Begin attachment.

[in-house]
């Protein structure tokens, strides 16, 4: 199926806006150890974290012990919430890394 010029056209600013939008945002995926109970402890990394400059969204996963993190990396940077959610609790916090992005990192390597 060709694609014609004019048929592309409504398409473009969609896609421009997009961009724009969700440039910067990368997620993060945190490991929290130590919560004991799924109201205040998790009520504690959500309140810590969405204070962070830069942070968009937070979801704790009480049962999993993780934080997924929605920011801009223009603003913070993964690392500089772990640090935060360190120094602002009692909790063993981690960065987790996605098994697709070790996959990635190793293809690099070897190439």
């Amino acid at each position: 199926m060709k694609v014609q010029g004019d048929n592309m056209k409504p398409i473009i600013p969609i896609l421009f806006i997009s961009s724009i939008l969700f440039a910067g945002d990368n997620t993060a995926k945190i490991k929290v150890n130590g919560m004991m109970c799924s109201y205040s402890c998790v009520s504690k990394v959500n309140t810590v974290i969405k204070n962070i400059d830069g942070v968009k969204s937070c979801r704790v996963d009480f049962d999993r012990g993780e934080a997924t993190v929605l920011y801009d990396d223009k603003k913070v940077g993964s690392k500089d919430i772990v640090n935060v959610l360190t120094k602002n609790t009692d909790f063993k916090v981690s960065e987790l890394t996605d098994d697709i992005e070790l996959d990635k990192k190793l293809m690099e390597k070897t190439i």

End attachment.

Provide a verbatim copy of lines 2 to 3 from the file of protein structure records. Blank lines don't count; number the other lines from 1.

């Protein structure tokens, strides 16, 4: 199926806006150890974290012990919430890394 010029056209600013939008945002995926109970402890990394400059969204996963993190990396940077959610609790916090992005990192390597 060709694609014609004019048929592309409504398409473009969609896609421009997009961009724009969700440039910067990368997620993060945190490991929290130590919560004991799924109201205040998790009520504690959500309140810590969405204070962070830069942070968009937070979801704790009480049962999993993780934080997924929605920011801009223009603003913070993964690392500089772990640090935060360190120094602002009692909790063993981690960065987790996605098994697709070790996959990635190793293809690099070897190439």
């Amino acid at each position: 199926m060709k694609v014609q010029g004019d048929n592309m056209k409504p398409i473009i600013p969609i896609l421009f806006i997009s961009s724009i939008l969700f440039a910067g945002d990368n997620t993060a995926k945190i490991k929290v150890n130590g919560m004991m109970c799924s109201y205040s402890c998790v009520s504690k990394v959500n309140t810590v974290i969405k204070n962070i400059d830069g942070v968009k969204s937070c979801r704790v996963d009480f049962d999993r012990g993780e934080a997924t993190v929605l920011y801009d990396d223009k603003k913070v940077g993964s690392k500089d919430i772990v640090n935060v959610l360190t120094k602002n609790t009692d909790f063993k916090v981690s960065e987790l890394t996605d098994d697709i992005e070790l996959d990635k990192k190793l293809m690099e390597k070897t190439i």